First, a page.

In Piedmont, a mile makes a world of difference. The Nebbiolo grape can shapeshift from one village to the next–taking the form of a gentle Ghemme wine or a bucking Barolo. The incredible diversity of soils, terrain, and climates of northern Italy’s foothills makes for a microcosm of wines both amazingly ageable and super fresh. And unlike other high-profile regions, there are plenty of affordable, under-the-radar sub-regions and varietals to explore in Piedmont. At Astor Wines & Spirits, we’re proud to say we have nearly 200 incredible bottles from this hot-ticket wine destination.
Barolo and Barbaresco are certainly the king and queen of Piedmont–having turned the Nebbiolo grape into nobility. These wines tend to develop complex notes of rose petals and underbrush but can take their time to get good-and-ready: It’s suggested you wait up to 10-15 years before opening most of them (luckily, we have plenty with decades of age).
The prestige and power of Nebbiolo oftentimes overshadows two of Piedmont’s most widely planted grapes, Barbera and Dolcetto. Compared to Nebbiolo, Barbera-based wines are definitely friendlier. But they’re still Italian wine: dusty tannins, cherry fruit, and a decently-rich body. Meanwhile, black licorice aromas and and blackberry flavors abound in the low-acid, super-smooth Dolcetto wines. Both Barbera and Dolcetto can be found in the Piedmont subregion of Alba and can be consumed as early as you’d like.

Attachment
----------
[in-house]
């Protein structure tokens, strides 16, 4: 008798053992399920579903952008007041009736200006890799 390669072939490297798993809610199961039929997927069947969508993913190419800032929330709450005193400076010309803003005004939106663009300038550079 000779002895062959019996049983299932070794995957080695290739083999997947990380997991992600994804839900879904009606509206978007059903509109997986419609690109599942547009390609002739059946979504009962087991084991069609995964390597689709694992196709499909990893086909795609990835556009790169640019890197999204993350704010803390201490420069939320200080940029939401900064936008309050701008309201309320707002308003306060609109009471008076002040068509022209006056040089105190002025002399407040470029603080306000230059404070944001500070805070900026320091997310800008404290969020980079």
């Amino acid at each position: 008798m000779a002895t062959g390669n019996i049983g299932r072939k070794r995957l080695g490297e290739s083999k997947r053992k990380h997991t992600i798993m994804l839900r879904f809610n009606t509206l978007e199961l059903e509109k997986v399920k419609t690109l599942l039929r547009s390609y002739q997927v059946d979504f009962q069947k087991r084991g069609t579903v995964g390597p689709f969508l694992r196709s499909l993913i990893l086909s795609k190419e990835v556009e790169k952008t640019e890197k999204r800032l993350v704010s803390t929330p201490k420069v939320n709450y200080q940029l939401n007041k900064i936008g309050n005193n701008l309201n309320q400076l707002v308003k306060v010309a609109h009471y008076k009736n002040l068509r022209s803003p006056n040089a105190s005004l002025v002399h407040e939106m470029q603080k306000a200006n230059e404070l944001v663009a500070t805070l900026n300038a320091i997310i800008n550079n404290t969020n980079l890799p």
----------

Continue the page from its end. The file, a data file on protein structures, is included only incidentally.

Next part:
But those are not the only red grapes cultivated in these parts. Explore such exotic Piedmont varietals as Ruché and Grignolino: Ruché is a very unique wine from the Ruché di Castagnole Monferrato DOCG that often exhibits roses, pepper, black cherries, and cinnamon with moderately high tannin; And Grignolino is famous for its bright, fresh, light-bodied, and incredibly aromatic wines that are at once perfectly food-friendly and fantastic on their own.
If you’re eager to reacquaint yourself with Italy’s mind-boggling array of wines, start again from the top: Drink from the Piedmont.